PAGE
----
The use of Arabic type and its significance has been disseminated in the West as well during the past few years. It is becoming more clear that in order to be able to maintain a strong cultural, social, and political conversation with the Arab countries, it is important for the West to understand how the language works. On one hand, with more-than-ever instability in the Middle East, and the immigration crisis, the role of communication in non-Latin (in this case Arabic) languages has become even more critical. On the other hand—due to increasing migrating population as one of the major factors in and of itself—the growing number of scattered inhabitants (from this region across the globe) has truly forced the language to go beyond its known geographical boundaries. And yet there are still very few entities that do celebrate the importance of the script, let alone the underlying culture and values. Therefore, it is not so unprecedented to see a surge in the recent years amongst the major designers in the field to attempt at bringing awareness to the area. 100 Best Arabic Posters is a non-profit organization based in Cairo, Egypt with the mission of honoring the 100 best Arabic posters designed in past three years around the globe. The organization is founded by Professor Rayan Abdullah (founding Dean of the faculty of applied arts and sciences at the German University in Cairo and he is also a Professor for Typography in Leipzig, Germany), Ahmad Saqfalhait (Graphic Designer and acting Head of the Graphic Design Department at the German University in Cairo), Darius Gondor (Graphic Designer and Lecturer at the German University in Cairo) and Jochen Braun (Graphic Designer and Lecturer at the German University in Cairo). According to 100BAP press release “the organization acts as a collective and dynamic platform with the aim of reviving and embracing the diversity of the Arab world’s visual language, solely through collected and selected Arabic posters. The mission is to appraise the importance of poster design as a modern, contemporary medium of communication in and for the region.” The main goal of the project, per organization’s statement, is to document the evolution of Arabic typography and graphic design, while reuniting the Arab World on a yearly basis. There are only two main criteria for the entries: Posters should use Arabic language and should also be published within the past three years. The selected pieces are exhibited in galleries, museums, and institutions across the globe throughout the year, archived digitally, and published in a printed catalog. While Arabic language seems to be core to this collection of works, the organization embraces other non-Arabic languages that use Arabic script such as Farsi and Urdu as well. This allows for the reunion of not only the 22 Arabic speaking countries, but also other countries that use the script as either the only official or alongside other scripts in a sub-national level.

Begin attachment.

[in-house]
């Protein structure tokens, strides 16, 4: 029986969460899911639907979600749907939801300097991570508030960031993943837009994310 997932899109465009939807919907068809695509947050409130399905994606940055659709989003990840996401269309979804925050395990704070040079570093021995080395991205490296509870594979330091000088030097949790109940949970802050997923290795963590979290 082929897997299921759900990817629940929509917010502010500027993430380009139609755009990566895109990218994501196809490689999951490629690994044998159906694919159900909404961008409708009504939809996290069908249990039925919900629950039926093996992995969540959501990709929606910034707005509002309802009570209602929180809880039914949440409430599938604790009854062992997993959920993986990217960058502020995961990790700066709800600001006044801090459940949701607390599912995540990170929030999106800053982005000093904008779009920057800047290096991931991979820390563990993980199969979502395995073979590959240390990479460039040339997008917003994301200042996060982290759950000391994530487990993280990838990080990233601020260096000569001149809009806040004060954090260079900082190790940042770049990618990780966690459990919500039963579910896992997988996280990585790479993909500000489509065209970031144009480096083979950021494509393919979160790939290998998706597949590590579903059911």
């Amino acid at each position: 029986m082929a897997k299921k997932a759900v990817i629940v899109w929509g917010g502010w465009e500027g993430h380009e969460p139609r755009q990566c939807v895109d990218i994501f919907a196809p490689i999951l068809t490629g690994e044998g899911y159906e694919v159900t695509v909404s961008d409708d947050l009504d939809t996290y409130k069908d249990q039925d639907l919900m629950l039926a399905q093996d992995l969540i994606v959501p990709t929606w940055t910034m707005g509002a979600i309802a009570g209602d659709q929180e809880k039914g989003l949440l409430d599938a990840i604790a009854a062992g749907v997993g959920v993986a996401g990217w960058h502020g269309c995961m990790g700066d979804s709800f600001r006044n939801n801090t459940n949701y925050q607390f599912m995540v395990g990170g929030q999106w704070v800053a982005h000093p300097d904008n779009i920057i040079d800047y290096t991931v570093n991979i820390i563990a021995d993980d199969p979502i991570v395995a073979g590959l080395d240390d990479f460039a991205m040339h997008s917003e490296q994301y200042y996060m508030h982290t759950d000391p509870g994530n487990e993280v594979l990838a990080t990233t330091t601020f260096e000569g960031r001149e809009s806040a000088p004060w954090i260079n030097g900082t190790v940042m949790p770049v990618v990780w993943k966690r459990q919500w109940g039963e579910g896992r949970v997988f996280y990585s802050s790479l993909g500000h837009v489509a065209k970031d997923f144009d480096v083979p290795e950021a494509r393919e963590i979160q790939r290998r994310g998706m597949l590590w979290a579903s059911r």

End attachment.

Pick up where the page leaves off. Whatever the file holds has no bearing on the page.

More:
Whether the organization can truly manage to bring together the Arab World by means of such ambitious projects, only time can be a true judge. What is clear, however, is that non-Latin scripts such as Arabic do deserve such attention in global scale. While the number of professional individuals that are pushing the boundaries of Arabic typography is increasing much rapidly over the years, there still seems to be not enough venues that celebrate those efforts to their full potentials and encourage the native designers and typographers to close the gap between the traditional and modern Arabic typography. The gap that has been, for decades, a burden for calligraphers to go beyond the traditions and gain design knowledge that can be applied to our contemporary societies with substantial meaning as opposed to superficial adaptation of the traditional craft; and for designers to dive deeper in hundreds of years of tradition that led to perfection in form and concept generation through calligraphy. If indeed such events and organizations can establish grounds where those conversations can be held and cultivate critical thinking that can challenge our current state of conventional aesthetics and rationale, one could be hopeful that in the coming years we will witness a fruition of vast technological, formal, and conceptual advancements in the field of Arabic typography.
Published with permission from the editors of Neshan Magazine.
For more on this issue No.36 please visit Neshan's site http://neshanmagazine.com/